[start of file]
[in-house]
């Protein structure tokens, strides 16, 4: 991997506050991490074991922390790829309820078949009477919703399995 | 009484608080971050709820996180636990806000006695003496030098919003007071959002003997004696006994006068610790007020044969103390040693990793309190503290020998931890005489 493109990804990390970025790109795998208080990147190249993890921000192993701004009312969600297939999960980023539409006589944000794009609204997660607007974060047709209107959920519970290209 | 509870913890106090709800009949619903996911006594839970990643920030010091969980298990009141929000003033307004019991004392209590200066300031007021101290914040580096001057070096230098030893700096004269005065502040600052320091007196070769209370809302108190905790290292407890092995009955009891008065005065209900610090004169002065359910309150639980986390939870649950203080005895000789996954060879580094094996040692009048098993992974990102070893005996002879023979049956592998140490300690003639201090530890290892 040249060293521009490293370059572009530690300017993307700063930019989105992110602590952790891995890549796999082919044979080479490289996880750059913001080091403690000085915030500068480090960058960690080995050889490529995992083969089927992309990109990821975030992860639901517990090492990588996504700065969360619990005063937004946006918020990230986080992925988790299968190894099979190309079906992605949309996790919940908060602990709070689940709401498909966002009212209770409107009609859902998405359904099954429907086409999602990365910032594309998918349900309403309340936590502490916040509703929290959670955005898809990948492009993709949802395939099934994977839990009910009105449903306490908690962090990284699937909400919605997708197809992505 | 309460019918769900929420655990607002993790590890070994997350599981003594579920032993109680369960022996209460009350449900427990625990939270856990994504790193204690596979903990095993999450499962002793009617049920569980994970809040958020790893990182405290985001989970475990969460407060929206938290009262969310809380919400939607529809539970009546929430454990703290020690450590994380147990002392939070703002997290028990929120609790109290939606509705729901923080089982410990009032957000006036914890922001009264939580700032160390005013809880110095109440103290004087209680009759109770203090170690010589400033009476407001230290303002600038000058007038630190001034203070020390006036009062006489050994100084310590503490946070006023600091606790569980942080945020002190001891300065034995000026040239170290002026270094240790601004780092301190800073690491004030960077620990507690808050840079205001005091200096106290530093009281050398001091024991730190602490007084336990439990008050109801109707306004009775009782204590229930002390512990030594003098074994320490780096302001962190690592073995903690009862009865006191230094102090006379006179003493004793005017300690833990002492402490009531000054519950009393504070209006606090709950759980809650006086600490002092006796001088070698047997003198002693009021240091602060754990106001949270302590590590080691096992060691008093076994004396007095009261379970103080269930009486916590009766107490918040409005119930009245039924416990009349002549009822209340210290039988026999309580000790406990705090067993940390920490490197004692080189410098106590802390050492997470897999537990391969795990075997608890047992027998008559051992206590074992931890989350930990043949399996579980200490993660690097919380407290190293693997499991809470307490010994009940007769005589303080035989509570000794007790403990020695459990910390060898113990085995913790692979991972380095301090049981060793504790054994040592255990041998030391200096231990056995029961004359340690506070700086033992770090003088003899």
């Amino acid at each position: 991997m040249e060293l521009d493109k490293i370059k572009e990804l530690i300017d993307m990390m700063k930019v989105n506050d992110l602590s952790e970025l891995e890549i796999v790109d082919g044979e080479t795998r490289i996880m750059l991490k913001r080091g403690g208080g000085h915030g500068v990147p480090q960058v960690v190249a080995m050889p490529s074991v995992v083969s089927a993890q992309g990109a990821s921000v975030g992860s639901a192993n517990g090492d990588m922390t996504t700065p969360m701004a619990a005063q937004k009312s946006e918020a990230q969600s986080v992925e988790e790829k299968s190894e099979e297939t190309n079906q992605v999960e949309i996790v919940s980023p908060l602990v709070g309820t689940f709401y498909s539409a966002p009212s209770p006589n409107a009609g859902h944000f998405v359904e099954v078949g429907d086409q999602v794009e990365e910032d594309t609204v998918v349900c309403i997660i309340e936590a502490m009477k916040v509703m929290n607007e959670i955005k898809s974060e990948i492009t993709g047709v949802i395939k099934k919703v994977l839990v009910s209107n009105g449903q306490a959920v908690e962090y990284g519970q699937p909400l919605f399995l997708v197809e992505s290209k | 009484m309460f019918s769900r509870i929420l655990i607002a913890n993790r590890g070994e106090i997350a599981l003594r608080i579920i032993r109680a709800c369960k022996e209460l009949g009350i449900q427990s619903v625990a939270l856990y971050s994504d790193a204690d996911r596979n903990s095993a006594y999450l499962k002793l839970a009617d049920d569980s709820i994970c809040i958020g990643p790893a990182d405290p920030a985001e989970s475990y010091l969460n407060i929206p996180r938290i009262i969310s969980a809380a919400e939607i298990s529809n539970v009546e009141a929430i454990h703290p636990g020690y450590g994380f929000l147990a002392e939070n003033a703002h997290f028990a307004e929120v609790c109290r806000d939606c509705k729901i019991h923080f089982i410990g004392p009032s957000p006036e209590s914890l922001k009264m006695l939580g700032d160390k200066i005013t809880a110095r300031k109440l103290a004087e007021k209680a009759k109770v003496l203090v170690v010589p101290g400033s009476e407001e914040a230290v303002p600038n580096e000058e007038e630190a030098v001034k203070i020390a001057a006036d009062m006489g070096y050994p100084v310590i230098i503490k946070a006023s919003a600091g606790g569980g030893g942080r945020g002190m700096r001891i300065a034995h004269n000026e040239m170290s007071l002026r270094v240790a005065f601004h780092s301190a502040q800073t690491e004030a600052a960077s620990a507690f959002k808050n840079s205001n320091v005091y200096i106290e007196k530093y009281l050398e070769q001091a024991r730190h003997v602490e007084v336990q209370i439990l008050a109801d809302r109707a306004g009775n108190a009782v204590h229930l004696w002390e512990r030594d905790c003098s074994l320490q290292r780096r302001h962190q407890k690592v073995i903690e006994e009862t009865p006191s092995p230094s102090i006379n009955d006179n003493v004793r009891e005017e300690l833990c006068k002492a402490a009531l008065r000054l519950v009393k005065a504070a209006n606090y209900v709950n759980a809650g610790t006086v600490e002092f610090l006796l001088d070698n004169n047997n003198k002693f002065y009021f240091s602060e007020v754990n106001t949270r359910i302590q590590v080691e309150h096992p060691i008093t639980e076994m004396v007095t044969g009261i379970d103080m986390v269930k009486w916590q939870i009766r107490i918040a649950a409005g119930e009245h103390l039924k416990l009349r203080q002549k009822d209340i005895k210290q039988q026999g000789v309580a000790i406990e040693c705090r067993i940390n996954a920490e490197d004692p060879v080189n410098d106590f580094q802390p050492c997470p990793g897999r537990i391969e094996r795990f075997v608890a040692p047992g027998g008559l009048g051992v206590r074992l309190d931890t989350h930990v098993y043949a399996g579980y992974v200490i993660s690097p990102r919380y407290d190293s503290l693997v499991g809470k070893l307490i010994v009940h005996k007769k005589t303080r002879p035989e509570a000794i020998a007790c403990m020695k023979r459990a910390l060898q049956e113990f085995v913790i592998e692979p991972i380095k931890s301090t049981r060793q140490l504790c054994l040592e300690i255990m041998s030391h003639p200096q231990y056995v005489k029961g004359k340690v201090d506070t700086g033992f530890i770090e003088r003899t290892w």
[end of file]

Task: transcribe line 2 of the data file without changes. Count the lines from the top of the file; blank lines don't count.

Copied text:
């Protein structure tokens, strides 16, 4: 991997506050991490074991922390790829309820078949009477919703399995 | 009484608080971050709820996180636990806000006695003496030098919003007071959002003997004696006994006068610790007020044969103390040693990793309190503290020998931890005489 493109990804990390970025790109795998208080990147190249993890921000192993701004009312969600297939999960980023539409006589944000794009609204997660607007974060047709209107959920519970290209 | 509870913890106090709800009949619903996911006594839970990643920030010091969980298990009141929000003033307004019991004392209590200066300031007021101290914040580096001057070096230098030893700096004269005065502040600052320091007196070769209370809302108190905790290292407890092995009955009891008065005065209900610090004169002065359910309150639980986390939870649950203080005895000789996954060879580094094996040692009048098993992974990102070893005996002879023979049956592998140490300690003639201090530890290892 040249060293521009490293370059572009530690300017993307700063930019989105992110602590952790891995890549796999082919044979080479490289996880750059913001080091403690000085915030500068480090960058960690080995050889490529995992083969089927992309990109990821975030992860639901517990090492990588996504700065969360619990005063937004946006918020990230986080992925988790299968190894099979190309079906992605949309996790919940908060602990709070689940709401498909966002009212209770409107009609859902998405359904099954429907086409999602990365910032594309998918349900309403309340936590502490916040509703929290959670955005898809990948492009993709949802395939099934994977839990009910009105449903306490908690962090990284699937909400919605997708197809992505 | 309460019918769900929420655990607002993790590890070994997350599981003594579920032993109680369960022996209460009350449900427990625990939270856990994504790193204690596979903990095993999450499962002793009617049920569980994970809040958020790893990182405290985001989970475990969460407060929206938290009262969310809380919400939607529809539970009546929430454990703290020690450590994380147990002392939070703002997290028990929120609790109290939606509705729901923080089982410990009032957000006036914890922001009264939580700032160390005013809880110095109440103290004087209680009759109770203090170690010589400033009476407001230290303002600038000058007038630190001034203070020390006036009062006489050994100084310590503490946070006023600091606790569980942080945020002190001891300065034995000026040239170290002026270094240790601004780092301190800073690491004030960077620990507690808050840079205001005091200096106290530093009281050398001091024991730190602490007084336990439990008050109801109707306004009775009782204590229930002390512990030594003098074994320490780096302001962190690592073995903690009862009865006191230094102090006379006179003493004793005017300690833990002492402490009531000054519950009393504070209006606090709950759980809650006086600490002092006796001088070698047997003198002693009021240091602060754990106001949270302590590590080691096992060691008093076994004396007095009261379970103080269930009486916590009766107490918040409005119930009245039924416990009349002549009822209340210290039988026999309580000790406990705090067993940390920490490197004692080189410098106590802390050492997470897999537990391969795990075997608890047992027998008559051992206590074992931890989350930990043949399996579980200490993660690097919380407290190293693997499991809470307490010994009940007769005589303080035989509570000794007790403990020695459990910390060898113990085995913790692979991972380095301090049981060793504790054994040592255990041998030391200096231990056995029961004359340690506070700086033992770090003088003899």